How Long Do Plumbing Pipes Last?
Often things that are out of sight tend to be out of mind, and with plumbing pipes, this is usually the case. Plumbing is installed in your home via a piping network that is nestled safely and securely behind walls and under flooring. The downside of this is that it makes it harder, or impossible, to see wear and tear until it’s leaking from your ceiling or water is running down your wall.
If your home is slightly older, you may need a plumbing inspection performed to see how old the pipes are and if they are in need of some updating or repair. While it’s hard to see the condition of your pipes, especially the insides of them, we at Art Plumbing, Air Conditioning & Electric are here to help you identify signs of wear and tear in your plumbing.
How Old Are Your Plumbing Pipes?
When you bought your home, you should have received a home inspection report, this report will let you know what material your pipes are made from. Knowing what material, they are and how old your home is will help you determine if it’s necessary to do an inspection. The average pipe age of the most common pipe materials is:
- Brass lasts about 40 – 70 years
- Copper lasts above 50 years
- Galvanized steel tends to last 20 – 50 years
- Cast Iron lasts 75 – 100 years
- Polyvinyl Chloride (PVC) lasts indefinitely
Homes built in America in the 1970s-90s used a lot of Polybutylene piping, which is known for frequent breakages. This type of piping is common in Florida and it is worth knowing if you have them and if they need to be repaired or replaced.
Additionally, lead piping was installed in homes built in the 1900s, which have a life of 100 years. Unfortunately, lead has been proven to be toxic and a serious health hazard in your drinking water. Call us to inspect the lead content in your water if you suspect that your home may have lead pipes.
Factors Affecting Your Homes Plumbing Pipes
Replacing your entire plumbing system can be an intensive project, but by maintaining your pipes you could avoid any unnecessary damage. Here are some factors that affect the condition of your pipes:
High pressureIf the water in your piping system is at a high pressure, this could be causing constant stress on the valves, joints, and faucets. This kind of stress could be unnecessarily aging the entire system – at Art Plumbing, AC & Electric, we can consult with you about your water pressure and even lower it if we find that it is too high for what you need.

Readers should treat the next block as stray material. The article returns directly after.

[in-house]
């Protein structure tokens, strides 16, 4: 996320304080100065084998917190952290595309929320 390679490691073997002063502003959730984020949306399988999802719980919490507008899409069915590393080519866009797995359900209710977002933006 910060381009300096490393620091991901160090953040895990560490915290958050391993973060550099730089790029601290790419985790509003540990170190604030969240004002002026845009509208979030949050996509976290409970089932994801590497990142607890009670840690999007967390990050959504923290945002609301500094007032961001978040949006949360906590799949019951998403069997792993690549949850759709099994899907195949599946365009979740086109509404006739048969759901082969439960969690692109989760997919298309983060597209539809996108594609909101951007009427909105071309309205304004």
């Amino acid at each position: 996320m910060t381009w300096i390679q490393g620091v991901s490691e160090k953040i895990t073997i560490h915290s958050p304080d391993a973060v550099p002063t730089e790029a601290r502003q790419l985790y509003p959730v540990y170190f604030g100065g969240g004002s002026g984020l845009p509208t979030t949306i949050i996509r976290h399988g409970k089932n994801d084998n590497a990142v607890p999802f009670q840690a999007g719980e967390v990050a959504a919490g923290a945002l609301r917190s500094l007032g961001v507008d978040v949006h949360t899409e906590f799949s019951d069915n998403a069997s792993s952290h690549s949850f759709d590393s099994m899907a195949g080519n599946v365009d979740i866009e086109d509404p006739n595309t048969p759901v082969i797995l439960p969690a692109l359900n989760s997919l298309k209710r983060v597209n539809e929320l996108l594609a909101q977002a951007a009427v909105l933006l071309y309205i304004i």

Hard WaterWater in certain areas which is higher in mineral content, such as calcium or magnesium, is called ‘hard water’. Hard water ages your piping system faster because it corrodes the inside of the plumbing pipes, which may lead to leaks.
BlockagesMinerals in your water may form a build up inside the pipes which restricts water flow and increases pressure on the whole system. When a blockage occurs, it interferes with the water pressure and affects the efficiency of your household water appliances.
CorrosionConsistently hot water, a pH that is more acidic, salt, and hard water are all corrosive to your plumbing pipes. Corrosion scratches or eats away at the pipe wall interior, and over time the integrity of the pipe wall degrades and little flecks of piping may break off and enter the water stream. This is both dangerous to your health and can cause damage to your household water appliances.
Signs of Trouble in Your Plumbing Pipes
Water flowing down your wall is an obvious sign that your pipes need attention, but often by the time they make themselves known it is usually too late. We suggest taking a look at our list of possible signs, some of which are indications of a problem even if you may think they aren’t.
Examine Exposed Piping
Where you have exposed piping, notice if there is any discoloration, staining, dimpling, flaking, or any other sign of irregularity. These signs mean that the pipes are compromised and need to be inspected by a licensed plumber. If the exposed pipes look damaged, there is a high chance that other pipes in your home may also be damaged.
If your water is not running clear, but is a hue of brown, yellow or red, this may indicate that there is some decay in your piping system or that rust has entered the water stream. Additional signs may be a metallic taste and tiny flecks of rust in the water. We recommend contacting a plumber immediately and refrain from drinking the water if you notice this.
More Signs to Watch Out For
- Frequent clogging in toilets and drains
- Low or worsening water pressure over time
- Water bill increasing even though your usage remains the same
Though these signs may seem insignificant, having them looked at may make the difference between replacing a small section of piping, or large sections of walls and ceiling. If you notice any of these signs call Art Plumbing, AC & Electric to schedule a plumbing inspection. After all, prevention is the best cure.